Andover stands strong behind AES; postpones road rebuild
“Will I be going to the same school?” AES kindergartener Wyatt Cole asked his mom, Heidi, as Saturday’s special town meeting in Andover concluded.
“Yes,” she told him.
A huge turnout of voters overwhelmingly approved an amended article to raise an additional $72,000 (over $68,000 already approved) to ensure the Andover Elementary School will stay open at least another year, as the town prepares a plan to possibly withdraw from SAD 44.
The 127-43 vote followed a 74-65 approval of an amendment by Wayne Delano, and headed off a potential vote Monday by the School Board to close AES.
Delano said he favored preserving the school, but knowing “there’s a lot of people in town concerned about taxes, I think this article would be more palatable if we take $40,000 from Surplus to go toward it,” he said. “Surplus was increased at town meeting unnecessarily. Surplus is for emergencies. We don’t need $140,000 in there, we never have.”
Selectman Keith Farrington disagreed.
“I think that is an extremely short-sighted thing to do,” he said. “We’ve been trying to build Surplus up intentionally because it was cut back to $80,000, and now we keep having to borrow and scramble. Surplus is used for cash flow for the town to operate on between December and the time we start getting taxes in, which isn’t until August, so we don’t have a lot of money to work on. We have $113,000 in payments before we pay any salaries, and that doesn’t include the $68,000 or the $72,000. It’s my opinion if you want to do this article you should pay for it.”
But Delano countered that he would rather pay $400 in interest to borrow $40,000 for three months than raise the $40,000 toward AES.
“We always have to take out a tax anticipation note anyway,” he said.
The amendment was approved in a close vote.
When discussion turned to the amended article, several people expressed frustration with SAD 44 for asking for additional funds over the $68,000 initially approved last month to pay to keep AES open.
“Extortion,” “ransom,” “holding us hostage” and “holding a gun to our heads,” were some of the terms offered.
One resident asked if Andover paid the same or more per student as its regular share of the SAD 44 budget.
Brad Thibodeau, a former SAD 44 director, said the share depends on the town’s valuation, not on its overall or student population. For that reason, he said, “Newry pays a gazillion more per student than we do.”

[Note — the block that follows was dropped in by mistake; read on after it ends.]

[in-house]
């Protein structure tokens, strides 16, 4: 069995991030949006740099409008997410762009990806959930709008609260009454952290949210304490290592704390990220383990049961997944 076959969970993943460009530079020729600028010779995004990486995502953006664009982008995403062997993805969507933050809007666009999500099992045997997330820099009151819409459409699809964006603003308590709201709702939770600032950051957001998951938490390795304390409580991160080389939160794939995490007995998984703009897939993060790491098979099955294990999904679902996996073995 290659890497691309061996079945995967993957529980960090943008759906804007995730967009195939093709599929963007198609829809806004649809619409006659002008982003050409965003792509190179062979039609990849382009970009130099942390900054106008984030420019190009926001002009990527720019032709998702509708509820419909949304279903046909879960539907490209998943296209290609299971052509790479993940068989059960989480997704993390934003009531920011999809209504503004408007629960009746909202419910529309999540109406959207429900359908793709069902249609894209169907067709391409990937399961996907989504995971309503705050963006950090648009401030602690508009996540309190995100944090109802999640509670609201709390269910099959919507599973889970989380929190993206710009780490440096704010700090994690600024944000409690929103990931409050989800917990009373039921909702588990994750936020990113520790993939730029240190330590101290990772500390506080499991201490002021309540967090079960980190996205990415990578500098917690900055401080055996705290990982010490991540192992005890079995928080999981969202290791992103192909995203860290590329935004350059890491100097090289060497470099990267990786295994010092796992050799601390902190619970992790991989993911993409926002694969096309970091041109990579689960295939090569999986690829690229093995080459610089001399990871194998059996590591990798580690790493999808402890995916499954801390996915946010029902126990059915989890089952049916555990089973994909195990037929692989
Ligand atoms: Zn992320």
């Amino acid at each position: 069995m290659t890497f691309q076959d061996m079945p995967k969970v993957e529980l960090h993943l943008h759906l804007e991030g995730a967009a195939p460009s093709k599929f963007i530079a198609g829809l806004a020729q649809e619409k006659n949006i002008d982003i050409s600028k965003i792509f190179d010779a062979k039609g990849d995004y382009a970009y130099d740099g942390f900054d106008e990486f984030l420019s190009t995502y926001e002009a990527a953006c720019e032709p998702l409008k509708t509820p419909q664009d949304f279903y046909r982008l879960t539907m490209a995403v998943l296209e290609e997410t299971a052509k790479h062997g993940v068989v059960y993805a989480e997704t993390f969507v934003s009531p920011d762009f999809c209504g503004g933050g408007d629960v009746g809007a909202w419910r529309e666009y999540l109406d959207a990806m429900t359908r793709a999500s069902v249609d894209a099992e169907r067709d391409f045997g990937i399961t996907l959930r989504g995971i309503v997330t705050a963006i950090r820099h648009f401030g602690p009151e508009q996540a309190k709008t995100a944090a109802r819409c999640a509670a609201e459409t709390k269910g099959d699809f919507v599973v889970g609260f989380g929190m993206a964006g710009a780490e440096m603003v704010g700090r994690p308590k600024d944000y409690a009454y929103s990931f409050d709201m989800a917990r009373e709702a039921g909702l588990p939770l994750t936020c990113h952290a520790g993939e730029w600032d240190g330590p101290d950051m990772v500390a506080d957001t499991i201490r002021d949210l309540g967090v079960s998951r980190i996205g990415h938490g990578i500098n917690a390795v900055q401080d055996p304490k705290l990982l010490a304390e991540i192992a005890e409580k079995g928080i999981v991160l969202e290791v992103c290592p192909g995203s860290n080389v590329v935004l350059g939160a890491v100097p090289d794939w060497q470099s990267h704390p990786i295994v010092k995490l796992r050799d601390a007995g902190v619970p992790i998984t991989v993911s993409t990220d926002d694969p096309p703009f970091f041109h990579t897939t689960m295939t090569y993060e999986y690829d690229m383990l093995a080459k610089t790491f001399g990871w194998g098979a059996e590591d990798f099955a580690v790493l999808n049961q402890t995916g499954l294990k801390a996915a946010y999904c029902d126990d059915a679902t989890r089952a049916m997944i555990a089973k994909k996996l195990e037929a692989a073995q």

Dick Merrill said Andover should raise the $72,000 to keep the school open so the withdrawal study process can also continue.
“To keep this process going, I think we have to raise the money,” he said. “We don’t know what’s going to happen down the road. There’s several circumstances that could happen that would increase our taxes to this amount or more for every year as long as we’re in the district.”
He used the example of Newry possibly withdrawing from SAD 44 and taking its large valuation and share of the school budget with it.
Others agreed that it would be important to know the cost of the town’s educational options, and that keeping the school open so the withdrawal process can continue would put Andover in charge of the school’s ultimate fate.
They also cited the difficulty in reopening the school should it close because of the cost to upgrade it to state standards. Currently, AES is grandfathered.
Road project defeated
After the funds were approved, residents revisited a vote taken at the March annual town meeting to approve a 10-year road bond to rebuild a mile of the Farmer’s Hill Road. The $320,000 bond would have annual payments of approximately $38,000, beginning next year.
Delano said he usually feels that articles at an annual town meeting should not be revoted, “unless there are extenuating circumstances.”
The situation with the school qualified as that, he said. At the March meeting, said Delano, voters did not know there would be a request from SAD 44 for another $72,000.
And with general uncertainty regarding education in Andover, he said, “I would like to see [the road project] turned down at least until the school is settled.”
Road Commissioner Marshall Meisner said the Farmer’s Hill Road needs fixing. But, he said, “I would like to think it will last another year or two until we get the school thing settled one way or the other. My personal opinion, as a taxpayer, I would vote this down. As the road commissioner, it needs to be done.”
Others said the school and the town’s children are a higher priority than roads.
The article was easily defeated.